RIP, Democracy! And Now For Some Chilled Beer...
We were on National Highway 34, M and I, trying to make our way from Delhi to Dehradun, when we were `kanwariyaad.’ Fixed in our positions on the large double road as we faced the full force of orange t-shirt clad kanwariyas on top of large trucks, fitted with DJs, ear-splitting speakers, bright lights and ganja. We were on the left side of the road but were very quickly edged off it altogether.
It was the last day of the annual pilgrimage of shiv bhakts from various parts of north and central India to Haridwar and the mouth of the Ganges in Uttarakhand. And the kanwars were no longer nimble-footed pilgrims carrying ganga-jal in kanwars or earthen pots suspended from a pole. They were muscular, `trishuled-up’ and menacing. And on the wrong side of the road, coming straight at us, in the full view of a nonplussed, bystander-police.
This was the end of democracy M and I said to each other. It did not matter that the national highway all the way from Delhi to Dehradun—or most of it at any rate—was turned into a large orange sewer with lakhs of people out on the road to assert only one thing. Their ability to take over and destroy the highway by bathing on it, defecating on it, trashing and breaking the odd car- with the state as their willing accomplice and enabler. Or so it seemed.
The police diverted us to several dirt-tracks to enable this hostile take-over. And as we crossed Modinagar and inched our way to Saharanpur, we saw giant-sized hoardings plastered with faces of local municipal corporators.
Where did the municipal corporations get the money for these ginormous ads? And t-shirts and trucks and DJs? Assuming they weren’t spending tax payer’s money, whoever their sponsors were, they obviously didn’t think anything of bringing the highway down in order to display raw power.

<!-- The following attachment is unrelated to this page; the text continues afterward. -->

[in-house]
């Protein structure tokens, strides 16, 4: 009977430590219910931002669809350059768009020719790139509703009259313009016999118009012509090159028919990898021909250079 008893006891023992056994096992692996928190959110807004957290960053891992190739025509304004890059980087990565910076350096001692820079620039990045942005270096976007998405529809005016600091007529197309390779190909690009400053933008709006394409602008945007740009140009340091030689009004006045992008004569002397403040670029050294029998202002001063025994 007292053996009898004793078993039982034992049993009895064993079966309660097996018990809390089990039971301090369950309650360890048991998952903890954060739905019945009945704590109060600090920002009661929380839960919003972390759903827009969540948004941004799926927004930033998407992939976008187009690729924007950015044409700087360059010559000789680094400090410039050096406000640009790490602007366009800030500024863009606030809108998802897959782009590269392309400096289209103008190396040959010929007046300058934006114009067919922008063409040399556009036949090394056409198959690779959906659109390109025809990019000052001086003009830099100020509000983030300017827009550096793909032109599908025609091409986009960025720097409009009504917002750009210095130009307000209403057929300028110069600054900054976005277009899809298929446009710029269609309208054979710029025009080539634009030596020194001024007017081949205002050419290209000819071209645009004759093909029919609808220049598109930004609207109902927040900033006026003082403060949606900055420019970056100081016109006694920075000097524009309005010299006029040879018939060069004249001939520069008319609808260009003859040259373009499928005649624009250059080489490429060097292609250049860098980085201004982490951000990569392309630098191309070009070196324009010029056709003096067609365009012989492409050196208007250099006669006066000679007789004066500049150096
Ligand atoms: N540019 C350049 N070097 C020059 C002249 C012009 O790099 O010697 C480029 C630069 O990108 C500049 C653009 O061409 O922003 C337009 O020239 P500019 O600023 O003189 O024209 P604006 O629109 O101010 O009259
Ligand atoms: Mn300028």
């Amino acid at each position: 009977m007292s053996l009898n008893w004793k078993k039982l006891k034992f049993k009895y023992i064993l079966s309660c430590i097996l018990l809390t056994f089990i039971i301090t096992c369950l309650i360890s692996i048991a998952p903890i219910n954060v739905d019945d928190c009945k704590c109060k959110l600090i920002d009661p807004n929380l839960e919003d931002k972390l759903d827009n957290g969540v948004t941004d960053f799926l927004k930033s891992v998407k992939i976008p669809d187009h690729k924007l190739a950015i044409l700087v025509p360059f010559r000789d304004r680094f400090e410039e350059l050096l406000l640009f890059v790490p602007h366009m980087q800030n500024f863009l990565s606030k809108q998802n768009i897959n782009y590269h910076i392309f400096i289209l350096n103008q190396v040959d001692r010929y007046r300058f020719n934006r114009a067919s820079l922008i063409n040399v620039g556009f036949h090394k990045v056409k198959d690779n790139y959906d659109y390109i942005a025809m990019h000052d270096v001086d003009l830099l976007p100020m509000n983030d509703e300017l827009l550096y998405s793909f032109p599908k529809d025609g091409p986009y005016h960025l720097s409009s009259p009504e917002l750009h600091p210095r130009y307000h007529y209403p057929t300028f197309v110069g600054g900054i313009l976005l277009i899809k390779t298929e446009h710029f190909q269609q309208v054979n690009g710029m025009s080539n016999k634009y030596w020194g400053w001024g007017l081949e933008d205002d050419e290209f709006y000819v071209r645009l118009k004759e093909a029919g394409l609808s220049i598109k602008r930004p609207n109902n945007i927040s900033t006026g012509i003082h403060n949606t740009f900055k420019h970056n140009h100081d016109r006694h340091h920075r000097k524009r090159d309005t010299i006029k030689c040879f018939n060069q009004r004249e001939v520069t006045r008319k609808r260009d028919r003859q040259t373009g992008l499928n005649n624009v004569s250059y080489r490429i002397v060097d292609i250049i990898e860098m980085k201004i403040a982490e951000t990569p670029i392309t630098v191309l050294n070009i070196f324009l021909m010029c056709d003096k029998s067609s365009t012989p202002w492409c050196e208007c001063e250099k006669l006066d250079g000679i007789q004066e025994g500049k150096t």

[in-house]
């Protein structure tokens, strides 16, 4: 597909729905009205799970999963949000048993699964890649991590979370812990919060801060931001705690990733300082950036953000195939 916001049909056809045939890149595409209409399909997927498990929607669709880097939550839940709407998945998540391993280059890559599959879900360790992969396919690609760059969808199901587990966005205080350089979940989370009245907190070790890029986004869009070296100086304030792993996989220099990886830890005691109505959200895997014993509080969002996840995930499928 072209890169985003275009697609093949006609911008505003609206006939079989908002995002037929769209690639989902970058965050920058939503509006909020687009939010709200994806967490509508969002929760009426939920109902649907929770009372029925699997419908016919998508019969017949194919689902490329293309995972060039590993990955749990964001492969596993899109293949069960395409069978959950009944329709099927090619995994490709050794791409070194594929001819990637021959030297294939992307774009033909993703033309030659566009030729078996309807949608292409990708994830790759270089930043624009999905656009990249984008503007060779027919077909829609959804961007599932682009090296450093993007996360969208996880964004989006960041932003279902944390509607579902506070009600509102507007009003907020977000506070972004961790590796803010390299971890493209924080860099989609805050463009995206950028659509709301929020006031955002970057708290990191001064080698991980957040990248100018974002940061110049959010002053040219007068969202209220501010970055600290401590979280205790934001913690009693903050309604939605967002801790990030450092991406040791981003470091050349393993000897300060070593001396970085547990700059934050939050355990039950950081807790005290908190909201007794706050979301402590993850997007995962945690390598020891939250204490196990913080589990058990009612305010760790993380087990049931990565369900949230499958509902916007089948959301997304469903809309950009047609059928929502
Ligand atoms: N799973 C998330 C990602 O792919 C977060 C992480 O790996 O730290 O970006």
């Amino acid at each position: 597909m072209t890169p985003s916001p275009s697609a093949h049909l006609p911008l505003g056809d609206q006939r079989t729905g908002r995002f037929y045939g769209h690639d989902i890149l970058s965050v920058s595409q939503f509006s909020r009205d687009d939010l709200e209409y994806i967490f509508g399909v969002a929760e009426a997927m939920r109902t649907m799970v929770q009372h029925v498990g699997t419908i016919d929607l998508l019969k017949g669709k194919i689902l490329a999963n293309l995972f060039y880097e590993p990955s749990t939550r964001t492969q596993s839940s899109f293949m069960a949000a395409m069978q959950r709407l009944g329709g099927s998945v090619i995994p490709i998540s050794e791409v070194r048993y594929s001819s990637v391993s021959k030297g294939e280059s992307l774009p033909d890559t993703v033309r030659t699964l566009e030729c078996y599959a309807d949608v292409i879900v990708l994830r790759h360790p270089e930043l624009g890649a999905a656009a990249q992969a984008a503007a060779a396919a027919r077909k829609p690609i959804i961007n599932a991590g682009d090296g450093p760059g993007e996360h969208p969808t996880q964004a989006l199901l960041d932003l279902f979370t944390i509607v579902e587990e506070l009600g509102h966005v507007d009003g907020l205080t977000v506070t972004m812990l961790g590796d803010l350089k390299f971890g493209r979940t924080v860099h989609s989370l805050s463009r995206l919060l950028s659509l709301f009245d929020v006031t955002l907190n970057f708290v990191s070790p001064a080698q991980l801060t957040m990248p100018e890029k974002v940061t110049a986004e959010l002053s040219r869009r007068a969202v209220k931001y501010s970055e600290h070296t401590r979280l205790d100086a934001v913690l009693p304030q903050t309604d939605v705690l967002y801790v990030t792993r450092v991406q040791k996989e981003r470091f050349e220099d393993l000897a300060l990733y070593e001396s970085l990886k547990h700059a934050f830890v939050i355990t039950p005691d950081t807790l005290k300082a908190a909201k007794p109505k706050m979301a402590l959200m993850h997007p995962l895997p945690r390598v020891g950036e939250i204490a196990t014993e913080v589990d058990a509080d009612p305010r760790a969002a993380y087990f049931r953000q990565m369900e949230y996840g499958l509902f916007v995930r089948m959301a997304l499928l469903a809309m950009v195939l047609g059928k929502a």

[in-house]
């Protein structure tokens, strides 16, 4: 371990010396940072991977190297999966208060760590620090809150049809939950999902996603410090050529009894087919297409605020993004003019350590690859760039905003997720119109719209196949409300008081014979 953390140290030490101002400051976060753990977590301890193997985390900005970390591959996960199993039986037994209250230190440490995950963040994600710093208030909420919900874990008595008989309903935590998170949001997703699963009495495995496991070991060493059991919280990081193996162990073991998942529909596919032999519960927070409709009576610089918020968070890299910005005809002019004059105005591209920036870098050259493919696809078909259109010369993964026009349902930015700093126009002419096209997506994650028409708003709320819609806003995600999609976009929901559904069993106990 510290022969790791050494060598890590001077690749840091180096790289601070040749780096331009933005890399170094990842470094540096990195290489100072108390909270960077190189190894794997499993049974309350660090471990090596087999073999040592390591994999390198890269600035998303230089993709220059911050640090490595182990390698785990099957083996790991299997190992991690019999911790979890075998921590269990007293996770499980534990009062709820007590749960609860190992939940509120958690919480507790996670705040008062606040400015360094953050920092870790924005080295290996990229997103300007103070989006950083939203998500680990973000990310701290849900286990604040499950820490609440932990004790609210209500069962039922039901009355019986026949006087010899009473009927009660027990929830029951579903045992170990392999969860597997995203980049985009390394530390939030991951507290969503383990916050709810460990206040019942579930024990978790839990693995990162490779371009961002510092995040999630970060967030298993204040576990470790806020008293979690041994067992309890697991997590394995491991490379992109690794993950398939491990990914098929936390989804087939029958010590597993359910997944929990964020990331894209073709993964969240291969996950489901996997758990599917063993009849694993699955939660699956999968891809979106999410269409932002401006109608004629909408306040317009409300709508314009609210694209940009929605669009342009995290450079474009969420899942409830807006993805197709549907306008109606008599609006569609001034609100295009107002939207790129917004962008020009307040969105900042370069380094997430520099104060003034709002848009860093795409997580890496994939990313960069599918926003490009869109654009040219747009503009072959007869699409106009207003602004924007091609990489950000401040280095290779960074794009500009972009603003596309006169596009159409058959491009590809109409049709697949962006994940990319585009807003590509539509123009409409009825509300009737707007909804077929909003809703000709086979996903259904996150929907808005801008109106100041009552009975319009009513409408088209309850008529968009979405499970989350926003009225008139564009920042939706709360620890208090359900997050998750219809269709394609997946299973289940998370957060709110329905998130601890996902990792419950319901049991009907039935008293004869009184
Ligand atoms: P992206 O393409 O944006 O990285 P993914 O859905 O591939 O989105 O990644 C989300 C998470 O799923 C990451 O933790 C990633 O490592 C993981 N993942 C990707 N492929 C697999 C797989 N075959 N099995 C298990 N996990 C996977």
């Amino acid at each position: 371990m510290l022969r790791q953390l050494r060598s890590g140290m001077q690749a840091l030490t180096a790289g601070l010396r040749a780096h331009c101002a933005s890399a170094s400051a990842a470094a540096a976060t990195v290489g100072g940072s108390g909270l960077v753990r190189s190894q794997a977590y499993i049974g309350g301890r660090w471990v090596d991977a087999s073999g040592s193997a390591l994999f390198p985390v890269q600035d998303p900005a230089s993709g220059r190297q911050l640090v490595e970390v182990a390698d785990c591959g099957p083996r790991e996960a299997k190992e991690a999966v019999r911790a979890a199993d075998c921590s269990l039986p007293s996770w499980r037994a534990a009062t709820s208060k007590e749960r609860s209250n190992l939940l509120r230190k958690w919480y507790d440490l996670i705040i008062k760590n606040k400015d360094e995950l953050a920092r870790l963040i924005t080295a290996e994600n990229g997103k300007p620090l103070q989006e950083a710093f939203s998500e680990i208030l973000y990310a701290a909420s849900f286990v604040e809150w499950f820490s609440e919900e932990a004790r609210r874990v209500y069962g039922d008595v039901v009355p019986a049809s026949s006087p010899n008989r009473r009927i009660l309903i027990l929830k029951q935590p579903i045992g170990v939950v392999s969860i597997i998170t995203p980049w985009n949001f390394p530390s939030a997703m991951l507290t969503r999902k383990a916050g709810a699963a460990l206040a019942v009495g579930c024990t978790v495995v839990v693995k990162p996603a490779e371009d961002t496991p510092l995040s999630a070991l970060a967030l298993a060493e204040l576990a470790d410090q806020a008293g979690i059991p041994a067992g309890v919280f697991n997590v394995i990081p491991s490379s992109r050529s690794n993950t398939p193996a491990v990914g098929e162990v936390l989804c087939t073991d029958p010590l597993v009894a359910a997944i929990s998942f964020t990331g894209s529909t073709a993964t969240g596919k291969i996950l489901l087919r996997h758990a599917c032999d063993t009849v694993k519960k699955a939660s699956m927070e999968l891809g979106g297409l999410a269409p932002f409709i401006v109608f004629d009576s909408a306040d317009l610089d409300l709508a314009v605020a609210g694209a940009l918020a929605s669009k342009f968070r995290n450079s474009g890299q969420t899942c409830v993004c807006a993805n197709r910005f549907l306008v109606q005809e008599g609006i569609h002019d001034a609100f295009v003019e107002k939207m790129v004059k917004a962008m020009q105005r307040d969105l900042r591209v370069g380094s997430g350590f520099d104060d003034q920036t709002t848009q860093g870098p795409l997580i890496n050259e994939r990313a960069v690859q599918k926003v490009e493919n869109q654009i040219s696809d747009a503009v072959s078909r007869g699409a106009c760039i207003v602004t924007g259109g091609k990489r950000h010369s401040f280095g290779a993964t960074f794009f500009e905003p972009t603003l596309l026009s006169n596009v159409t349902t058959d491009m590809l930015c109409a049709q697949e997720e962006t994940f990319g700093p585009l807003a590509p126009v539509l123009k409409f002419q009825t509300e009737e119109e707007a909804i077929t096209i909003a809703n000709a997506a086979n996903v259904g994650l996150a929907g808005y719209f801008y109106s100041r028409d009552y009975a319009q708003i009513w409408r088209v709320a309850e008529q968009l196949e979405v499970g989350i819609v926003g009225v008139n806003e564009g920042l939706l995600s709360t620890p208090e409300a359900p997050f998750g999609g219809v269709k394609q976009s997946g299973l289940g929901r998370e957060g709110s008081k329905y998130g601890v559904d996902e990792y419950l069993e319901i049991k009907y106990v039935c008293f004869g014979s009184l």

Our immediate response was to turn up the music in the car and slowly worm our way through this colossus, one dirt-track at a time. What music was appropriate? “This is the end…my trusted friend, the end?” (aka The Doors). And then I thought about other coping methods. I was going to deal with this death-blow to law and order, elected representatives, the constitution like I did with the death of my father. Not take it so seriously. Laugh. Regard the loss, fight back, but also find stories that made sense when sense and sensibility were trashed and discarded by the mob.
Can Offend, Will Offend
I thought of the person who had been part of exactly such mobs and part of the Sangh Parivar – the VHP, RSS, Bajrang Dal and BJP who had showed me that actually, even this sabre-rattling Hindu army, when you look close, does not always have to be taken seriously. I lived in the house of one such person as he was the subject of my research for a book I have been writing. It was dark and time for dinner when I decided to say to him with all the irreverence I could muster, “I eat beef and have eaten beef in Gujarat”.
There was so much drama in the silence that followed that it was deafening. A quiet gnashing of teeth. The cacophonic absence of sound. After a significant pause, my devastated host turned to me and asked, “Why? Kyun Kyun?” I replied in the same provocative vein. “Because I like the taste of it.”